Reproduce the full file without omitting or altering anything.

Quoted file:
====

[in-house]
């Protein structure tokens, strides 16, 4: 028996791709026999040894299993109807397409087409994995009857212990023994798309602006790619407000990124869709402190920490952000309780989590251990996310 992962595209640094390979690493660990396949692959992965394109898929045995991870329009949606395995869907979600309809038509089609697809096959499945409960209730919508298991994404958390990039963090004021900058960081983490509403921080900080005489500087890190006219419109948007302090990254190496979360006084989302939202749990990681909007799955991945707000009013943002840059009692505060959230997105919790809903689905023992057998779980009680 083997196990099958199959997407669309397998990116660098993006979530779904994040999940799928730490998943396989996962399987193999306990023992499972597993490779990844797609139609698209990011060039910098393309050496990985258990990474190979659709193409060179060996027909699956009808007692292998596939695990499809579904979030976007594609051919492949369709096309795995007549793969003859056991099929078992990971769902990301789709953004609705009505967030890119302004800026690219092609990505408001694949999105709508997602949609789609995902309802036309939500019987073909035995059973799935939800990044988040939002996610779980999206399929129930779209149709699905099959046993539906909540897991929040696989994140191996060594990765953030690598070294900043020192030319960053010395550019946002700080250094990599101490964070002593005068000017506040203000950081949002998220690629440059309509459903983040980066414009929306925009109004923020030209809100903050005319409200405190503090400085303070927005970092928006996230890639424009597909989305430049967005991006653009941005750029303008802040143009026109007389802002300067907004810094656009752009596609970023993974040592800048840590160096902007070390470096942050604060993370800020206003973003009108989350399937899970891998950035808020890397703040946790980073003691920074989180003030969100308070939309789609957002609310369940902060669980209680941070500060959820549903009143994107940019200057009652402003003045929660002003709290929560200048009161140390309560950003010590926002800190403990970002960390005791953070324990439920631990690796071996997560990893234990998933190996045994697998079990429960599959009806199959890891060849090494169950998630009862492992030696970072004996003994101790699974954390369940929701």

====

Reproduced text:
[in-house]
């Protein structure tokens, strides 16, 4: 028996791709026999040894299993109807397409087409994995009857212990023994798309602006790619407000990124869709402190920490952000309780989590251990996310 992962595209640094390979690493660990396949692959992965394109898929045995991870329009949606395995869907979600309809038509089609697809096959499945409960209730919508298991994404958390990039963090004021900058960081983490509403921080900080005489500087890190006219419109948007302090990254190496979360006084989302939202749990990681909007799955991945707000009013943002840059009692505060959230997105919790809903689905023992057998779980009680 083997196990099958199959997407669309397998990116660098993006979530779904994040999940799928730490998943396989996962399987193999306990023992499972597993490779990844797609139609698209990011060039910098393309050496990985258990990474190979659709193409060179060996027909699956009808007692292998596939695990499809579904979030976007594609051919492949369709096309795995007549793969003859056991099929078992990971769902990301789709953004609705009505967030890119302004800026690219092609990505408001694949999105709508997602949609789609995902309802036309939500019987073909035995059973799935939800990044988040939002996610779980999206399929129930779209149709699905099959046993539906909540897991929040696989994140191996060594990765953030690598070294900043020192030319960053010395550019946002700080250094990599101490964070002593005068000017506040203000950081949002998220690629440059309509459903983040980066414009929306925009109004923020030209809100903050005319409200405190503090400085303070927005970092928006996230890639424009597909989305430049967005991006653009941005750029303008802040143009026109007389802002300067907004810094656009752009596609970023993974040592800048840590160096902007070390470096942050604060993370800020206003973003009108989350399937899970891998950035808020890397703040946790980073003691920074989180003030969100308070939309789609957002609310369940902060669980209680941070500060959820549903009143994107940019200057009652402003003045929660002003709290929560200048009161140390309560950003010590926002800190403990970002960390005791953070324990439920631990690796071996997560990893234990998933190996045994697998079990429960599959009806199959890891060849090494169950998630009862492992030696970072004996003994101790699974954390369940929701």